Monday, May 21, 2012

Lake Musconetcong Largemouth and Pickerel Action

Lake Musconetcong Largemouth and Pickerel Action

          I hadn’t decided which to favor: Lake Musconetcong, or Lake Hopatcong even with the recent history. Both are beautiful lakes with unique fishing opportunities. In June, I've preferred Lake Musconetcong; spinnerbait action can be searing. By July 1st the Stanhope/Netcong border of Morris and Sussex Counties used to be wall to wall carpeting of aquatic vegetation. But summer 2010, the Lake Musconetcong Planning Board loaded the lake with weed killer, which has changed the ecology radically at least for now. It seems possible spinnerbaits will be effective through the summer with the Serengeti gone, but last July two bass caught (not a good traditional score) hit topwater plugs and nothing struck spinnerbaits. Other open water lures like floating minnow plugs may have some use, and last May, Steve Slota got away with a shallow running crankbait, nailing a two-foot pickerel.

          Despite the increase in cormorant interest—these shore birds consume pounds of fish each day—with obstructing vegetations' absence having opened the season on young gamefish for birds six months or so a year, two years is not enough time for the really good sized fish to be gone yet. I’m only surmising things anyhow, but it seems to me that with so much habitat simply executed, the fish go with it. 

           This lake used to be crystal clear. Last I saw, it was a muddy hole by comparison with people desiring to water ski. It’s not cormorant excrement that makes the water off color, it’s the lack of filtration vegetation provided and microscopic algae in place of healthy greens. Now that people dunk in the lake, I suppose it’s less safe on the lips. Huge largemouths over seven pounds lived in the thickest of the vegetation through summers; possibly very few by comparison will reach this size in the near future.

          No doubt, topwater plugs will be the best choice around sunrise and sunset through summer unless a stiff wind disturbs the surface. The lake is very shallow. Almost everywhere it’s five feet deep, six at most. I know of no other lake on the planet that afforded its fish—largemouth bass and pickerel—such habitat. Literally, these species could be caught anywhere. Most lakes have fish populations in certain areas, but Lake Musconetcong was total fish habitat. Lily pad clusters remained best last year.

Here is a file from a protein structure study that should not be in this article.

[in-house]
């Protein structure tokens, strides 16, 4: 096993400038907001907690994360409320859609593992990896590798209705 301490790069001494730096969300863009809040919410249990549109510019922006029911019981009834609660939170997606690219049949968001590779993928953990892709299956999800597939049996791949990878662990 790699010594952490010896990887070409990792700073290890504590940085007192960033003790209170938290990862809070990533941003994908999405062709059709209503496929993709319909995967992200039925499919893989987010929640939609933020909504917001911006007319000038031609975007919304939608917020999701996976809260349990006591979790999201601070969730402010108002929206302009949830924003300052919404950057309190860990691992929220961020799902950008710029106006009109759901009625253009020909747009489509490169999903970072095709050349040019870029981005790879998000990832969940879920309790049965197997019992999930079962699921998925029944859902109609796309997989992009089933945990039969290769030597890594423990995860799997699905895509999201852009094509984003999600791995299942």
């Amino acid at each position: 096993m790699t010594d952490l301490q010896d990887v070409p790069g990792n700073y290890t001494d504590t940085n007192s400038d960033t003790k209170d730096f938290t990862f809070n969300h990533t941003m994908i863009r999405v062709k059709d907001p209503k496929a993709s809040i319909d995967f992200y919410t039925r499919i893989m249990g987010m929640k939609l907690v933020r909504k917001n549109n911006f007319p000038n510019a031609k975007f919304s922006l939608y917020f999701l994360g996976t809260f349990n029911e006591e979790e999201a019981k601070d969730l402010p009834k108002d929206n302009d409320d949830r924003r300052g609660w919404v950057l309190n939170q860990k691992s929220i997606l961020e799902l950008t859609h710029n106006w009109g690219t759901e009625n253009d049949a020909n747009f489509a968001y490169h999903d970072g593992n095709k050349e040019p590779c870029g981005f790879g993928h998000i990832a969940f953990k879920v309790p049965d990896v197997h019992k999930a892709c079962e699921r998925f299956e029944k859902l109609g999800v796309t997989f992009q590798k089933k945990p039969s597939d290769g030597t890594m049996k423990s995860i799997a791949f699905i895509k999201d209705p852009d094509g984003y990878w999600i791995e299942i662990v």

Last year I fished with Steve Slota, renting a rowboat at Stanhope Bait and Boat in May was best. We had fair action within three hours, Steve catching that pickerel of about 3 ½-pounds on the shallow running crankbait, and losing a largemouth at least as big that blasted a topwater plug at sundown. I caught four pickerel and a bass, one of the pickerel close to 3 ½ pounds, and the others about 19 inches, three of these fish on spinnerbaits, and two on a Senco plastic worm. All six of these and those we missed associated closely with lily pads mixed with Eurasian milfoil and other vegetation.

          Anyone can row a boat (you need no boater’s safety certificate), wind is usually light, and Lake Musconetcong is fairly small at 329 acres making an excellent proposition for beginner’s luck with fish all over and pads easy to target. But rental boats are only 12 feet in length, which makes two people busily casting lures a subtle threat to one another. If you stand in the boat, sit down immediately if  balance gives, and good luck—once and a while it’s too late, and once it almost happened to me.

          A hit can come anytime, and if you cover enough water it’s still likely you will connect. It’s about 50/50 largemouth and pickerel averaging very good size close to two pounds. If you don’t bring a pair of pliers or hook disgorger, you may as well cut the line with the lure lodged in the jaw as often as not, and apply pliers when you get home—you’ve committed to dinner. Often it’s easiest to remove the single hook of a spinnerbait, not always. The structure of the jaw is layered (even a single hook can lost in there), the teeth sharper than razors and sizeable. Even with precautions, bring along a first aid kit. I’ve had over 35 years’ experience with these fish; two years ago I sliced my thumb badly removing a hook.

          Senko style plastic worms are good near and among pads, usually taken on the initial drop, so a quick retrieve for the next cast after that may be sensible. Use a weedless #1 or 2 hook and try “Wacky,” hooked right through the middle, weightless. Experiment with topwater plugs. Different lures and retrieves (as irregular yet natural as you can conjure from your own nature) are worth playing. And with any lure, always tie a 15-pound test fluorocarbon leader to a barrel swivel and check it for tooth nicks after every hit that might have been from a pickerel. Fill your spool with 15-pound test Power Pro braid to steer big ones from heavy weeds.

Crappie Too



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